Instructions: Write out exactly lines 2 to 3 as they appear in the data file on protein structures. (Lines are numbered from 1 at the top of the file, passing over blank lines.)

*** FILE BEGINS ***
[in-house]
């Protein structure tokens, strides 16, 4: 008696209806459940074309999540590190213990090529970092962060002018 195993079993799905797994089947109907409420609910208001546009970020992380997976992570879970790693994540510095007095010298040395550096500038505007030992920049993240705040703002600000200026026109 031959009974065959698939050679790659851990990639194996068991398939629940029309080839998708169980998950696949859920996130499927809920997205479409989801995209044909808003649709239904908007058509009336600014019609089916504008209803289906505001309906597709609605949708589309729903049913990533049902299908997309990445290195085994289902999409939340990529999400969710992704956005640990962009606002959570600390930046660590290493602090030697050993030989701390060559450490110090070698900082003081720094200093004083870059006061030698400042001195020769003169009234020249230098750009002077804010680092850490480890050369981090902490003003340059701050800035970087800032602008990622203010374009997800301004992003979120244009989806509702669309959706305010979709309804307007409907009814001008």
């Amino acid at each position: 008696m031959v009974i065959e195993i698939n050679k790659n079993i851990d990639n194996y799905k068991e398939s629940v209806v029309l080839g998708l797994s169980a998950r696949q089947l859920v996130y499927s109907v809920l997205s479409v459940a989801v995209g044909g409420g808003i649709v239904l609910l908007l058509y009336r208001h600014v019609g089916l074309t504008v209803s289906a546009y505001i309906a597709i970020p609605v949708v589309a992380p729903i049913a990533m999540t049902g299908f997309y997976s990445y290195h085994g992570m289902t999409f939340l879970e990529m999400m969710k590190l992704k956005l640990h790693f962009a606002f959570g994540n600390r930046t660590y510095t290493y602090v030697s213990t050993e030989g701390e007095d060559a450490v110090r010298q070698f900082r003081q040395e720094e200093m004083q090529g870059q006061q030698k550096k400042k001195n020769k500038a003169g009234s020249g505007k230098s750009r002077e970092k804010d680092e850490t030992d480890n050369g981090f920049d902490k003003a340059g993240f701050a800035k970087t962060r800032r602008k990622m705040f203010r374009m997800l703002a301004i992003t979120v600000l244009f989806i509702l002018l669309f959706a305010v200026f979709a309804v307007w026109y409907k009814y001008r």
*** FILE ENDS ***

């Protein structure tokens, strides 16, 4: 008696209806459940074309999540590190213990090529970092962060002018 195993079993799905797994089947109907409420609910208001546009970020992380997976992570879970790693994540510095007095010298040395550096500038505007030992920049993240705040703002600000200026026109 031959009974065959698939050679790659851990990639194996068991398939629940029309080839998708169980998950696949859920996130499927809920997205479409989801995209044909808003649709239904908007058509009336600014019609089916504008209803289906505001309906597709609605949708589309729903049913990533049902299908997309990445290195085994289902999409939340990529999400969710992704956005640990962009606002959570600390930046660590290493602090030697050993030989701390060559450490110090070698900082003081720094200093004083870059006061030698400042001195020769003169009234020249230098750009002077804010680092850490480890050369981090902490003003340059701050800035970087800032602008990622203010374009997800301004992003979120244009989806509702669309959706305010979709309804307007409907009814001008």
């Amino acid at each position: 008696m031959v009974i065959e195993i698939n050679k790659n079993i851990d990639n194996y799905k068991e398939s629940v209806v029309l080839g998708l797994s169980a998950r696949q089947l859920v996130y499927s109907v809920l997205s479409v459940a989801v995209g044909g409420g808003i649709v239904l609910l908007l058509y009336r208001h600014v019609g089916l074309t504008v209803s289906a546009y505001i309906a597709i970020p609605v949708v589309a992380p729903i049913a990533m999540t049902g299908f997309y997976s990445y290195h085994g992570m289902t999409f939340l879970e990529m999400m969710k590190l992704k956005l640990h790693f962009a606002f959570g994540n600390r930046t660590y510095t290493y602090v030697s213990t050993e030989g701390e007095d060559a450490v110090r010298q070698f900082r003081q040395e720094e200093m004083q090529g870059q006061q030698k550096k400042k001195n020769k500038a003169g009234s020249g505007k230098s750009r002077e970092k804010d680092e850490t030992d480890n050369g981090f920049d902490k003003a340059g993240f701050a800035k970087t962060r800032r602008k990622m705040f203010r374009m997800l703002a301004i992003t979120v600000l244009f989806i509702l002018l669309f959706a305010v200026f979709a309804v307007w026109y409907k009814y001008r």